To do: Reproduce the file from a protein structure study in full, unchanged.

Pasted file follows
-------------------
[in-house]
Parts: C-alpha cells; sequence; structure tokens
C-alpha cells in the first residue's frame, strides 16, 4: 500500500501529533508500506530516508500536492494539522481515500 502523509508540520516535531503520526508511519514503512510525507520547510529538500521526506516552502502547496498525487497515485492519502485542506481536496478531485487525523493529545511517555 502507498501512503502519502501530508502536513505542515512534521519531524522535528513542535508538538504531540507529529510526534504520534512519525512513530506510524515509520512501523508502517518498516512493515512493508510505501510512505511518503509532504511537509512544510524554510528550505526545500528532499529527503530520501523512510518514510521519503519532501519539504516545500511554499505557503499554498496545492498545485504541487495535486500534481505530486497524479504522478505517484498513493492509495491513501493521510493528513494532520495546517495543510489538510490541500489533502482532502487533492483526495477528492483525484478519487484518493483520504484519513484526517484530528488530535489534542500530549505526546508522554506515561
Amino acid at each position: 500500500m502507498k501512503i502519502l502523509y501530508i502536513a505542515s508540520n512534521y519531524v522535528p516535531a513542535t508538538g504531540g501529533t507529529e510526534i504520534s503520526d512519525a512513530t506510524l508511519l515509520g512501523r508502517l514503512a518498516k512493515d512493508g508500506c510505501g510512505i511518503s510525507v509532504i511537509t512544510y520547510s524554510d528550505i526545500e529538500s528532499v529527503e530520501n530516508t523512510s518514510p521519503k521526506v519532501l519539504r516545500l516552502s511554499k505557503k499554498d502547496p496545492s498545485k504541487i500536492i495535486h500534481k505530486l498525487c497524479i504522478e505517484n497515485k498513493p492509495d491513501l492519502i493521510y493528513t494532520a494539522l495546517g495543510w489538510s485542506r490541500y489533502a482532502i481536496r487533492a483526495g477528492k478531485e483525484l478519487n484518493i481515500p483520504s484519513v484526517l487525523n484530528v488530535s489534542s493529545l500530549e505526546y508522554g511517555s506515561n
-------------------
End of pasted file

[in-house]
Parts: C-alpha cells; sequence; structure tokens
C-alpha cells in the first residue's frame, strides 16, 4: 500500500501529533508500506530516508500536492494539522481515500 502523509508540520516535531503520526508511519514503512510525507520547510529538500521526506516552502502547496498525487497515485492519502485542506481536496478531485487525523493529545511517555 502507498501512503502519502501530508502536513505542515512534521519531524522535528513542535508538538504531540507529529510526534504520534512519525512513530506510524515509520512501523508502517518498516512493515512493508510505501510512505511518503509532504511537509512544510524554510528550505526545500528532499529527503530520501523512510518514510521519503519532501519539504516545500511554499505557503499554498496545492498545485504541487495535486500534481505530486497524479504522478505517484498513493492509495491513501493521510493528513494532520495546517495543510489538510490541500489533502482532502487533492483526495477528492483525484478519487484518493483520504484519513484526517484530528488530535489534542500530549505526546508522554506515561
Amino acid at each position: 500500500m502507498k501512503i502519502l502523509y501530508i502536513a505542515s508540520n512534521y519531524v522535528p516535531a513542535t508538538g504531540g501529533t507529529e510526534i504520534s503520526d512519525a512513530t506510524l508511519l515509520g512501523r508502517l514503512a518498516k512493515d512493508g508500506c510505501g510512505i511518503s510525507v509532504i511537509t512544510y520547510s524554510d528550505i526545500e529538500s528532499v529527503e530520501n530516508t523512510s518514510p521519503k521526506v519532501l519539504r516545500l516552502s511554499k505557503k499554498d502547496p496545492s498545485k504541487i500536492i495535486h500534481k505530486l498525487c497524479i504522478e505517484n497515485k498513493p492509495d491513501l492519502i493521510y493528513t494532520a494539522l495546517g495543510w489538510s485542506r490541500y489533502a482532502i481536496r487533492a483526495g477528492k478531485e483525484l478519487n484518493i481515500p483520504s484519513v484526517l487525523n484530528v488530535s489534542s493529545l500530549e505526546y508522554g511517555s506515561n